Now this is not to suggest that our mistakes don’t lead to consequences and it is not to insinuate that sometimes with mistakes come parameters and boundaries.  But, there is a big difference between there being ramifications for our poor decisions and concluding that because of our past sins we are no longer of use or value to God, the church or the community of which we are a part.

This morning, let me offer a couple of real life examples of exactly what I am speaking of here.  The first is the story of the Second Chance Coffee Company in Wheaton, Illinois. Founded by a man named Pete Leonard in 2007, Second Chance has only 10 employees. 7 of them are former prison inmates. This reality was born out of Leonard’s on life experience. You see at the same time Pete Leonard was thinking about starting a coffee company, he and his wife Debbie also had a relative who had recently been released from prison but who could not find work. Simply put, no one would give him a second chance.

With this family situation brewing on one front and the desire to start a coffee company percolating on another front, Leonard brought the two together in his infant company.  As a Christian, Leonard believed in forgiveness for his relative and that this forgiveness should indeed be the impetus for a new life for him.  In turn, if no one else would give his family member a job, he would create one for him.  Thus Second Chance was born.  And in the same vein, for all seven former inmates who work there, the story was almost identical. If not for Pete Leonard and  the chance he gave them to make coffee, they would have all struggled mightily to find anyone to give them a new lease on life.   “The Hope Roaster”, April Burbank, Christianity Today, April, 2013

The other example is where we began worship today with the act of forgiveness shown to the family of Charles Roberts after he killed five girls at the Amish school house in Nickel Mines, Pennsylvania in 2006.  Though Charles Roberts killed himself after committing his horrific acts, members of his family found a way to live again due in large part to the love and forgiveness shown to them by the same Amish community that he wronged.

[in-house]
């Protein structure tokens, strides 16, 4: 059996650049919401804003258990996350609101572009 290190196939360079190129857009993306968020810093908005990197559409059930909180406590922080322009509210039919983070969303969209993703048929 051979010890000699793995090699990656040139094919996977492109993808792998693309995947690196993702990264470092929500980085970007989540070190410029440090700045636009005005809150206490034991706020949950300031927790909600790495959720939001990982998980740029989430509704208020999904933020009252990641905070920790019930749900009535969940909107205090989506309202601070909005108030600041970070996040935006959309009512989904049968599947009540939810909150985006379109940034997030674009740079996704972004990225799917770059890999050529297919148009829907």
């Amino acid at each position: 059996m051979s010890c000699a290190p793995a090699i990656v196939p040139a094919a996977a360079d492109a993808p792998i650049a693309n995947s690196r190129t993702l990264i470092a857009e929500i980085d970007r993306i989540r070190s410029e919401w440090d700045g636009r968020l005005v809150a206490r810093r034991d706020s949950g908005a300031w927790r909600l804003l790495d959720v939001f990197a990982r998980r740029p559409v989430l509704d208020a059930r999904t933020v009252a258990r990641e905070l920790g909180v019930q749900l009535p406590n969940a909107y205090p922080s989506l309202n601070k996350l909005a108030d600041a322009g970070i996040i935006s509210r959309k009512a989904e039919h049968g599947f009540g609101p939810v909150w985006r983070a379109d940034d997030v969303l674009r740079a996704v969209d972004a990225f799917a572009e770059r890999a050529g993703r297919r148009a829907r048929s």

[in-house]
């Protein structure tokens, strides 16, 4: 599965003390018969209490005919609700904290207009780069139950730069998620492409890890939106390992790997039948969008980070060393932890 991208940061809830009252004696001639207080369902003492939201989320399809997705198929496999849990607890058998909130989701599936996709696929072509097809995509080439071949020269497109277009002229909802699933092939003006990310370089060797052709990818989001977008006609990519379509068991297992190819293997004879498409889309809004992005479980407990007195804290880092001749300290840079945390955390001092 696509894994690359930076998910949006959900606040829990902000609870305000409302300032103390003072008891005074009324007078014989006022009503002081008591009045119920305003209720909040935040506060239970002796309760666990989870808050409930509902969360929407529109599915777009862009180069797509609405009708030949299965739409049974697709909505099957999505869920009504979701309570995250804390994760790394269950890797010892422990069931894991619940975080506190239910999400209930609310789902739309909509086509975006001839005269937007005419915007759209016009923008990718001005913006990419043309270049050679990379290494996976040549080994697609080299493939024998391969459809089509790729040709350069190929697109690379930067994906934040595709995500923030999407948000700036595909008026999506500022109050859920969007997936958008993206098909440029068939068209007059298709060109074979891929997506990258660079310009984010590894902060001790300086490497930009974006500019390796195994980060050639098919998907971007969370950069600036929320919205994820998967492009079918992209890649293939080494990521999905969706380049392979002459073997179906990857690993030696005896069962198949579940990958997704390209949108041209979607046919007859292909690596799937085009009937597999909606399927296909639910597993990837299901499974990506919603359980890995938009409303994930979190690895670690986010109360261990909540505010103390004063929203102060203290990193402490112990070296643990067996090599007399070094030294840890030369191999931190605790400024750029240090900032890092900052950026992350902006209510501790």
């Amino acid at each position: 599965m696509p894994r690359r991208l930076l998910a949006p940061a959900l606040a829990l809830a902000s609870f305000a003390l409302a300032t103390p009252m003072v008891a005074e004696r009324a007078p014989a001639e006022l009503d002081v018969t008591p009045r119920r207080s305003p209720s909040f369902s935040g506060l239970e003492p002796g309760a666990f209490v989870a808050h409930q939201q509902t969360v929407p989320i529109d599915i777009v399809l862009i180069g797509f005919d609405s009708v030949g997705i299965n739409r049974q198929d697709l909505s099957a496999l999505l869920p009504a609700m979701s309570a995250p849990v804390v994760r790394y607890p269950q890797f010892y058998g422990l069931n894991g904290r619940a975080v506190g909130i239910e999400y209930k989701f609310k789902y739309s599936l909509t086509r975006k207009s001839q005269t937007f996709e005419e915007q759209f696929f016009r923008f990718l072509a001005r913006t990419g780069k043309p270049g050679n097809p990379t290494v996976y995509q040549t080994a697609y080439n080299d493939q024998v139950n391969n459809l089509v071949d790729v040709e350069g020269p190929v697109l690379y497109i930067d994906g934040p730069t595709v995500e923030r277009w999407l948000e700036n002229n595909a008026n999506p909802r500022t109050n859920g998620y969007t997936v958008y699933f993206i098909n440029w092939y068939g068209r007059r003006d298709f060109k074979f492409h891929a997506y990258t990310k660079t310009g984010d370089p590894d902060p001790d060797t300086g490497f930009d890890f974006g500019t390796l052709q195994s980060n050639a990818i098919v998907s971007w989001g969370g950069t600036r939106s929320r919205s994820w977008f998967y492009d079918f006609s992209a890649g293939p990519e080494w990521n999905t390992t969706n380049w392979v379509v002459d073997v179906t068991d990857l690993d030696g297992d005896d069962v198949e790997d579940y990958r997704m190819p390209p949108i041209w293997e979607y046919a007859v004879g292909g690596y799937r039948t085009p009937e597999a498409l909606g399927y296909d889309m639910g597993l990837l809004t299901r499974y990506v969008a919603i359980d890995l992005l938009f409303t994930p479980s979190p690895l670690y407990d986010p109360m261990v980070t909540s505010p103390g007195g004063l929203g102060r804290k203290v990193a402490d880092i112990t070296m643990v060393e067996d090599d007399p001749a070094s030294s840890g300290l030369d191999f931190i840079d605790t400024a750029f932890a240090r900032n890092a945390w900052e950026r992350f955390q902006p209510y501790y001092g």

Those same Amish families attended his funeral. They also gave part of the money that poured into their community from around the world to set up a college fund for his fatherless children. And they reached out to his extended family who were equally ashamed and in need of love as a result of his actions.

The most profound results might be what happened with Roberts own mother Terri.  As a result of the love and forgiveness offered to her by these Amish families, she felt freedom to in turn reach out to their children who survived the shooting.  In the years since the crime, she and her husband have established significant relationships with these surviving children and their families. They have hosted teas for the girls and their moms and have had swimming parties at their homes for them.  And, in the special case of one child from the school who was physically handicapped named Rosanna, Terri Roberts – the shooters mom – has visited with her and shown her love and care every Thursday evening until this day. The Amish Way of Forgiveness, Donald Kraybill, Steven M Nolt and David L, Weaver-Zercher, The Washington Post, March 25, 2013

What Stephen’s story, Paul’s story, the story of Pete Leonard and Second Chance Coffee and the Amish story from Nickel Mines, Pennsylvania all remind us is that not only are there no limits to what can be forgiven but thanks be to God, forgiveness is not an end in itself.  Instead, we can be used by God in profound ways in the aftermath of the forgiveness that we receive.

This is God’s good news to each of us on this day. Are we accepting this grace for our own lives? And, are we ensuring that this good news is a reality in the lives of others? Amen.